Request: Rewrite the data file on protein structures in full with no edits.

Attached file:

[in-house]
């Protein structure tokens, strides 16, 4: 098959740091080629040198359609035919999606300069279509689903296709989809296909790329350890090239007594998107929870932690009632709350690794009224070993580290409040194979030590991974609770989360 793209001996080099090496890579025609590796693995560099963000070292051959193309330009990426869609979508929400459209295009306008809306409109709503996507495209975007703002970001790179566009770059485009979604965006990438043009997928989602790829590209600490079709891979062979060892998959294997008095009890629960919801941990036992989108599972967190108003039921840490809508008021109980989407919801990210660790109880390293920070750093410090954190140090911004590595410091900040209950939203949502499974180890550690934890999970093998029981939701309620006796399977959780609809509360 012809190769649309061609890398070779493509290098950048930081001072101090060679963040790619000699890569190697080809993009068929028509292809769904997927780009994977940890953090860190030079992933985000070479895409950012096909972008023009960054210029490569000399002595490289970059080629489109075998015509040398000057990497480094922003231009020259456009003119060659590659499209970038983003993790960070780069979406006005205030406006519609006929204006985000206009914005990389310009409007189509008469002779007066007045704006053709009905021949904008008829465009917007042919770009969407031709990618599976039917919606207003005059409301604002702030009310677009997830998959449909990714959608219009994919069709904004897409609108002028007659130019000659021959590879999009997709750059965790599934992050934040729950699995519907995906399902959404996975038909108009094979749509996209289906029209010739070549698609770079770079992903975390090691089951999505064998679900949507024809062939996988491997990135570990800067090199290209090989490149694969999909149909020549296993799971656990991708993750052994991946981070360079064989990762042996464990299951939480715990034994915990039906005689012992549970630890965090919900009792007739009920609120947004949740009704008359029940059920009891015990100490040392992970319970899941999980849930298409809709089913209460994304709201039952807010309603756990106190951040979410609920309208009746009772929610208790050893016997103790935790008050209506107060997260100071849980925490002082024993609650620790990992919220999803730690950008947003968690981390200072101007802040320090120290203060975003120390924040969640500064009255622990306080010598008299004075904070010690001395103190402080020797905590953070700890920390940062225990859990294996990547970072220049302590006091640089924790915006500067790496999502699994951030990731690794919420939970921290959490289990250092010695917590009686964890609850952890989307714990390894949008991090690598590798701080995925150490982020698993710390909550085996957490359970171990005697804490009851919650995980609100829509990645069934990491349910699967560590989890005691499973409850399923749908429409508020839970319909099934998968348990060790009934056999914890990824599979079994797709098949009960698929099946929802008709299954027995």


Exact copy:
[in-house]
């Protein structure tokens, strides 16, 4: 098959740091080629040198359609035919999606300069279509689903296709989809296909790329350890090239007594998107929870932690009632709350690794009224070993580290409040194979030590991974609770989360 793209001996080099090496890579025609590796693995560099963000070292051959193309330009990426869609979508929400459209295009306008809306409109709503996507495209975007703002970001790179566009770059485009979604965006990438043009997928989602790829590209600490079709891979062979060892998959294997008095009890629960919801941990036992989108599972967190108003039921840490809508008021109980989407919801990210660790109880390293920070750093410090954190140090911004590595410091900040209950939203949502499974180890550690934890999970093998029981939701309620006796399977959780609809509360 012809190769649309061609890398070779493509290098950048930081001072101090060679963040790619000699890569190697080809993009068929028509292809769904997927780009994977940890953090860190030079992933985000070479895409950012096909972008023009960054210029490569000399002595490289970059080629489109075998015509040398000057990497480094922003231009020259456009003119060659590659499209970038983003993790960070780069979406006005205030406006519609006929204006985000206009914005990389310009409007189509008469002779007066007045704006053709009905021949904008008829465009917007042919770009969407031709990618599976039917919606207003005059409301604002702030009310677009997830998959449909990714959608219009994919069709904004897409609108002028007659130019000659021959590879999009997709750059965790599934992050934040729950699995519907995906399902959404996975038909108009094979749509996209289906029209010739070549698609770079770079992903975390090691089951999505064998679900949507024809062939996988491997990135570990800067090199290209090989490149694969999909149909020549296993799971656990991708993750052994991946981070360079064989990762042996464990299951939480715990034994915990039906005689012992549970630890965090919900009792007739009920609120947004949740009704008359029940059920009891015990100490040392992970319970899941999980849930298409809709089913209460994304709201039952807010309603756990106190951040979410609920309208009746009772929610208790050893016997103790935790008050209506107060997260100071849980925490002082024993609650620790990992919220999803730690950008947003968690981390200072101007802040320090120290203060975003120390924040969640500064009255622990306080010598008299004075904070010690001395103190402080020797905590953070700890920390940062225990859990294996990547970072220049302590006091640089924790915006500067790496999502699994951030990731690794919420939970921290959490289990250092010695917590009686964890609850952890989307714990390894949008991090690598590798701080995925150490982020698993710390909550085996957490359970171990005697804490009851919650995980609100829509990645069934990491349910699967560590989890005691499973409850399923749908429409508020839970319909099934998968348990060790009934056999914890990824599979079994797709098949009960698929099946929802008709299954027995």